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Early and Middle Woodland Landscapes of the Southeast$
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Alice P. Wright and Edward R. Henry

Print publication date: 2013

Print ISBN-13: 9780813044606

Published to Florida Scholarship Online: May 2014

DOI: 10.5744/florida/9780813044606.001.0001

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Constituting Similarity and Difference in the Deep South

Constituting Similarity and Difference in the Deep South

The Ritual and Domestic Landscapes of Kolomoki, Crystal River, and Fort Center

Chapter:
(p.181) 12 Constituting Similarity and Difference in the Deep South
Source:
Early and Middle Woodland Landscapes of the Southeast
Author(s):

Thomas J. Pluckhahn

Victor D. Thompson

Publisher:
University Press of Florida
DOI:10.5744/florida/9780813044606.003.0012

This chapter discusses new field and laboratory research at the temporally overlapping Kolomoki, Fort Center, and Crystal River sites in Georgia and Florida. We focus on the setting, scale, and form of these ritual and domestic landscapes, highlighting points of contrast and commonality, as a first, small step toward a broader synthesis of the archaeology of the region. Our review suggests to us that these landscapes were constructed in a manner that strategically emphasized both similarity and difference through variations on common themes, and thus a greater degree of historical and social connectedness than permitted by prevailing models. We suggest that the variety and similarity found in these mounded landscapes indicate a loose rather than highly structured monumental grammar. The similarities and differences in these landscapes, which we explore phenomenologically, provided the builders, as well as the larger population, with a way to build both a local and larger regional identity.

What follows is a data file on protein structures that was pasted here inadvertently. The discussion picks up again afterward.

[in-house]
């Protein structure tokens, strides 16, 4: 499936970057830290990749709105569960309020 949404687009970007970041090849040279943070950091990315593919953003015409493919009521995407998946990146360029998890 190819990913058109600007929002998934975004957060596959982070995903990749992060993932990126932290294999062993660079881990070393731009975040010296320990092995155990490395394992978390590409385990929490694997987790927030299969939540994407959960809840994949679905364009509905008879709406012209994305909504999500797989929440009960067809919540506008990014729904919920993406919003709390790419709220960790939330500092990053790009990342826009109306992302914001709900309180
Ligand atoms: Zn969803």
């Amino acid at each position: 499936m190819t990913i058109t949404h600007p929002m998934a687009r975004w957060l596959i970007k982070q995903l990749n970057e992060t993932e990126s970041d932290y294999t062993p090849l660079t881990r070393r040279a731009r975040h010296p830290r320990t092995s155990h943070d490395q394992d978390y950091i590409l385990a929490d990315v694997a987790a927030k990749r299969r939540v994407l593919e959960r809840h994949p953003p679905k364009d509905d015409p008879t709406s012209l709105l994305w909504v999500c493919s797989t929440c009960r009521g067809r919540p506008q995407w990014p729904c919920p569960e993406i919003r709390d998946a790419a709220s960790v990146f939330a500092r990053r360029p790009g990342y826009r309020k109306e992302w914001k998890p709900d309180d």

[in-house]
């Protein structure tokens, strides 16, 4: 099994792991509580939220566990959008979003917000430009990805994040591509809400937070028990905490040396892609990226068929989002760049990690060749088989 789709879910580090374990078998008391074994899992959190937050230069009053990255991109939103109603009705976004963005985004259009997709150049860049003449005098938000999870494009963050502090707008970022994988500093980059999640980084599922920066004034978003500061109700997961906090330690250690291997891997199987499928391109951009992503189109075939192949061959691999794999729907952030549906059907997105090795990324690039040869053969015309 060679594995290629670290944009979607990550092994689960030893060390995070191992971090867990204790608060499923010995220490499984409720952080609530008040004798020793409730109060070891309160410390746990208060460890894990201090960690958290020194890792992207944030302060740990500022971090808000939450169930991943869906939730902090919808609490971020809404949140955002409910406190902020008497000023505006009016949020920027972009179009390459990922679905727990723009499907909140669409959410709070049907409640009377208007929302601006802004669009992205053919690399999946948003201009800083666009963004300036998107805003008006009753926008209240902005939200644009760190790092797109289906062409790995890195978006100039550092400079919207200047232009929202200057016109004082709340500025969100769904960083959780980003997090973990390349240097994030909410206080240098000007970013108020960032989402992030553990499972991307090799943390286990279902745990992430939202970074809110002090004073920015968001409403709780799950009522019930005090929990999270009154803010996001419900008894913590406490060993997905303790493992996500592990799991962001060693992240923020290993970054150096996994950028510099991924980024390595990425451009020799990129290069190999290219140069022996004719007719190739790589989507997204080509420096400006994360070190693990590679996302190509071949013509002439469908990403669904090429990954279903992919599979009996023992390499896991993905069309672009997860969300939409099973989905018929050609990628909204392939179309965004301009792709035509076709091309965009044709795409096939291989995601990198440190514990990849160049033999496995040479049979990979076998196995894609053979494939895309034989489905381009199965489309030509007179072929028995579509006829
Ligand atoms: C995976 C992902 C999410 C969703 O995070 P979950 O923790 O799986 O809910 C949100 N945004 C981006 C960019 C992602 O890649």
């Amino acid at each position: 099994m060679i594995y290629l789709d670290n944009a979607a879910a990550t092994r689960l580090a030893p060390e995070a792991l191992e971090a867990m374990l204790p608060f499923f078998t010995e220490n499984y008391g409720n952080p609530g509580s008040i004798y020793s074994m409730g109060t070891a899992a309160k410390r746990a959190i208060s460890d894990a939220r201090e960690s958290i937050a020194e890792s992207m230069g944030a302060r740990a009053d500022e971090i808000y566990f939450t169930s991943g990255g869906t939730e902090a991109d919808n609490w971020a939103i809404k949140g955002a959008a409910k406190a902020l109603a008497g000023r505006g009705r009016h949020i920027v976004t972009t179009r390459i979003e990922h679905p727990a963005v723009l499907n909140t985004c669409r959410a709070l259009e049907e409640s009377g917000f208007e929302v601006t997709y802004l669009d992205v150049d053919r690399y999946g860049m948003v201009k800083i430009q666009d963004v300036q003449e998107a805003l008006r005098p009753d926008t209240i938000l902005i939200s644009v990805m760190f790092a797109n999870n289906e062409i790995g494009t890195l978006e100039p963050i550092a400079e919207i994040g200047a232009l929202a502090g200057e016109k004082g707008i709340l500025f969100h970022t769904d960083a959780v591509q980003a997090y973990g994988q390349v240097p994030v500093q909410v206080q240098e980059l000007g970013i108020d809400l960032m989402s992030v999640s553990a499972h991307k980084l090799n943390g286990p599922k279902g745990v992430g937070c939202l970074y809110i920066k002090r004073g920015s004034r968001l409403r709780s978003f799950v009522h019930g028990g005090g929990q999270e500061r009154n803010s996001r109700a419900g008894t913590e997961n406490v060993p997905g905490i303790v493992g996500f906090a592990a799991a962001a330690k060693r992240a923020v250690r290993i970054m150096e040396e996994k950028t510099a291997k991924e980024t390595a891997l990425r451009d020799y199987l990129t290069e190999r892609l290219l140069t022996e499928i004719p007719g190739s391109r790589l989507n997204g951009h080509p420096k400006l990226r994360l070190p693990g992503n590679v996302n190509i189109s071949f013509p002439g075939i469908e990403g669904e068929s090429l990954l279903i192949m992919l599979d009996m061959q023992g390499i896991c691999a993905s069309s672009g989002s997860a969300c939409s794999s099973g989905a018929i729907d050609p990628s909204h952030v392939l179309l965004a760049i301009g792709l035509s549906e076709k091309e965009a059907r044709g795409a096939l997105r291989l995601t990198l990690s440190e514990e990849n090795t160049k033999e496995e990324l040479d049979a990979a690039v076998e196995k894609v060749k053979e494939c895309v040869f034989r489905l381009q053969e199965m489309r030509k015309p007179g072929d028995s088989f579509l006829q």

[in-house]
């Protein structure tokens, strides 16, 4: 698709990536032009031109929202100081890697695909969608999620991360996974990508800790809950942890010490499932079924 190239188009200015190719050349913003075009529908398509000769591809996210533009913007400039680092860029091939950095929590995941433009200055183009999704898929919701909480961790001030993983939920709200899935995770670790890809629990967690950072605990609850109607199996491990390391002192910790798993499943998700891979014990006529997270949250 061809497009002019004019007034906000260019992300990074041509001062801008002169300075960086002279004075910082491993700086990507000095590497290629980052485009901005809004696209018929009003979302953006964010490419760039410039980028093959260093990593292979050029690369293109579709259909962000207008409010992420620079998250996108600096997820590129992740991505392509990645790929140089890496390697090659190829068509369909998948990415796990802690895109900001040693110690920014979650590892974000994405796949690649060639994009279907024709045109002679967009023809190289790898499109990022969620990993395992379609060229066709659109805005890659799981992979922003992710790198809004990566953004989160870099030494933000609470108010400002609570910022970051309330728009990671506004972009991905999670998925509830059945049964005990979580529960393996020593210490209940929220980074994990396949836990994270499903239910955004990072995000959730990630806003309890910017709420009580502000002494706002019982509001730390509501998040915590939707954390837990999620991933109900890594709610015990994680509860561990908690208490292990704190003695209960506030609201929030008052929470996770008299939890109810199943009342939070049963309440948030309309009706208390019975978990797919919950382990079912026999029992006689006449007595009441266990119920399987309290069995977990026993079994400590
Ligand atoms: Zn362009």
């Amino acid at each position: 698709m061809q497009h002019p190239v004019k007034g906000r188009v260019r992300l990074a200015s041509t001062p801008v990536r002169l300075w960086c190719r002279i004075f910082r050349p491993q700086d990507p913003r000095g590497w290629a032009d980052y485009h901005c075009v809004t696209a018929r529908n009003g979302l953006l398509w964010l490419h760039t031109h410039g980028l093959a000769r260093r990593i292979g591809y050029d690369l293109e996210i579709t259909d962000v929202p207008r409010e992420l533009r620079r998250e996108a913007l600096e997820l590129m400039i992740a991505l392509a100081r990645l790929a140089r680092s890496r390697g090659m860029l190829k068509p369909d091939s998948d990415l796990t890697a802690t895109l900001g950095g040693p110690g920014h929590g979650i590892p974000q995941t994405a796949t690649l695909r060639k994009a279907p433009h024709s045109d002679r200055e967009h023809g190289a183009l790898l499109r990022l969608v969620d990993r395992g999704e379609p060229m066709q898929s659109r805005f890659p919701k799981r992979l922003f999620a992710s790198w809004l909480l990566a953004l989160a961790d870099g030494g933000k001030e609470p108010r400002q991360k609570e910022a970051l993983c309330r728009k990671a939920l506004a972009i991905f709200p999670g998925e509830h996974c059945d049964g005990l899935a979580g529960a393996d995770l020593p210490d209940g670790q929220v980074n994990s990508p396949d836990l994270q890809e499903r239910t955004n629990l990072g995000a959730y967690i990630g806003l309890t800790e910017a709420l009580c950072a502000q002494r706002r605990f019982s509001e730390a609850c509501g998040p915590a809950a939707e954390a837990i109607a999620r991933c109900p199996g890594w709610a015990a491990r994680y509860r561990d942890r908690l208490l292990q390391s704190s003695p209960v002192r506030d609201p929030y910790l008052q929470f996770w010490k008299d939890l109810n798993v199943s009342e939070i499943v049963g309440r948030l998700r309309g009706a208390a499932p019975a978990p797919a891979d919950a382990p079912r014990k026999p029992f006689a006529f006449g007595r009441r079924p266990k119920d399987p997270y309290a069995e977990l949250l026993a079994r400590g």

Keywords:   built environment, scale, phenomenology, monuments, Middle Woodland, interaction

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